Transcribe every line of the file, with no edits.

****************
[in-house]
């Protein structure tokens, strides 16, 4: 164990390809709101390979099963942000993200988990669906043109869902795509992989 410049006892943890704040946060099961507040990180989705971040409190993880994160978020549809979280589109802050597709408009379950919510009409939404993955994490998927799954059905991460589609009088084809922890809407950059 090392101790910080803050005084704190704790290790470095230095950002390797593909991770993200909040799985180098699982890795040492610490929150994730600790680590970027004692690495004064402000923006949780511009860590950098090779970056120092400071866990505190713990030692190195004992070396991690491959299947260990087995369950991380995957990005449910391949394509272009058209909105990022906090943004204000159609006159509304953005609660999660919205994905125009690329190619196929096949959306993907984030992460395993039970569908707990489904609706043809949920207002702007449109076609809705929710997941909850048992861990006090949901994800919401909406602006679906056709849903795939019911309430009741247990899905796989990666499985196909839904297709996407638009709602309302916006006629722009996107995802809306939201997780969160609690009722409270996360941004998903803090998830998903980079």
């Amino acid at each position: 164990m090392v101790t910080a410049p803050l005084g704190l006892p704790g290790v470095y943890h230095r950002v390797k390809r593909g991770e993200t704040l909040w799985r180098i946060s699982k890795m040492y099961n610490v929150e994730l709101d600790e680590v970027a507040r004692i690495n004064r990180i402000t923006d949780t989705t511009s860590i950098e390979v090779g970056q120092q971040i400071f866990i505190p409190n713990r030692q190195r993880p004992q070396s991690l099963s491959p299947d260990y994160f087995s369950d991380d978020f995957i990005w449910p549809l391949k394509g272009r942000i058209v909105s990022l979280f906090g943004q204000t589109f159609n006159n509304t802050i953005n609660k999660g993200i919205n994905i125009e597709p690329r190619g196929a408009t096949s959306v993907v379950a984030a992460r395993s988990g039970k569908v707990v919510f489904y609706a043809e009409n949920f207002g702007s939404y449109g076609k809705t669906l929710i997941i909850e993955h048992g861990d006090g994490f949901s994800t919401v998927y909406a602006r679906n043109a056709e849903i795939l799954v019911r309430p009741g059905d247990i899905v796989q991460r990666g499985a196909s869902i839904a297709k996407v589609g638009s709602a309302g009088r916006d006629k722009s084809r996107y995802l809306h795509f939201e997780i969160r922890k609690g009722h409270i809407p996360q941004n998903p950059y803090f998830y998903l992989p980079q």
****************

[in-house]
């Protein structure tokens, strides 16, 4: 164990390809709101390979099963942000993200988990669906043109869902795509992989 410049006892943890704040946060099961507040990180989705971040409190993880994160978020549809979280589109802050597709408009379950919510009409939404993955994490998927799954059905991460589609009088084809922890809407950059 090392101790910080803050005084704190704790290790470095230095950002390797593909991770993200909040799985180098699982890795040492610490929150994730600790680590970027004692690495004064402000923006949780511009860590950098090779970056120092400071866990505190713990030692190195004992070396991690491959299947260990087995369950991380995957990005449910391949394509272009058209909105990022906090943004204000159609006159509304953005609660999660919205994905125009690329190619196929096949959306993907984030992460395993039970569908707990489904609706043809949920207002702007449109076609809705929710997941909850048992861990006090949901994800919401909406602006679906056709849903795939019911309430009741247990899905796989990666499985196909839904297709996407638009709602309302916006006629722009996107995802809306939201997780969160609690009722409270996360941004998903803090998830998903980079």
């Amino acid at each position: 164990m090392v101790t910080a410049p803050l005084g704190l006892p704790g290790v470095y943890h230095r950002v390797k390809r593909g991770e993200t704040l909040w799985r180098i946060s699982k890795m040492y099961n610490v929150e994730l709101d600790e680590v970027a507040r004692i690495n004064r990180i402000t923006d949780t989705t511009s860590i950098e390979v090779g970056q120092q971040i400071f866990i505190p409190n713990r030692q190195r993880p004992q070396s991690l099963s491959p299947d260990y994160f087995s369950d991380d978020f995957i990005w449910p549809l391949k394509g272009r942000i058209v909105s990022l979280f906090g943004q204000t589109f159609n006159n509304t802050i953005n609660k999660g993200i919205n994905i125009e597709p690329r190619g196929a408009t096949s959306v993907v379950a984030a992460r395993s988990g039970k569908v707990v919510f489904y609706a043809e009409n949920f207002g702007s939404y449109g076609k809705t669906l929710i997941i909850e993955h048992g861990d006090g994490f949901s994800t919401v998927y909406a602006r679906n043109a056709e849903i795939l799954v019911r309430p009741g059905d247990i899905v796989q991460r990666g499985a196909s869902i839904a297709k996407v589609g638009s709602a309302g009088r916006d006629k722009s084809r996107y995802l809306h795509f939201e997780i969160r922890k609690g009722h409270i809407p996360q941004n998903p950059y803090f998830y998903l992989p980079q």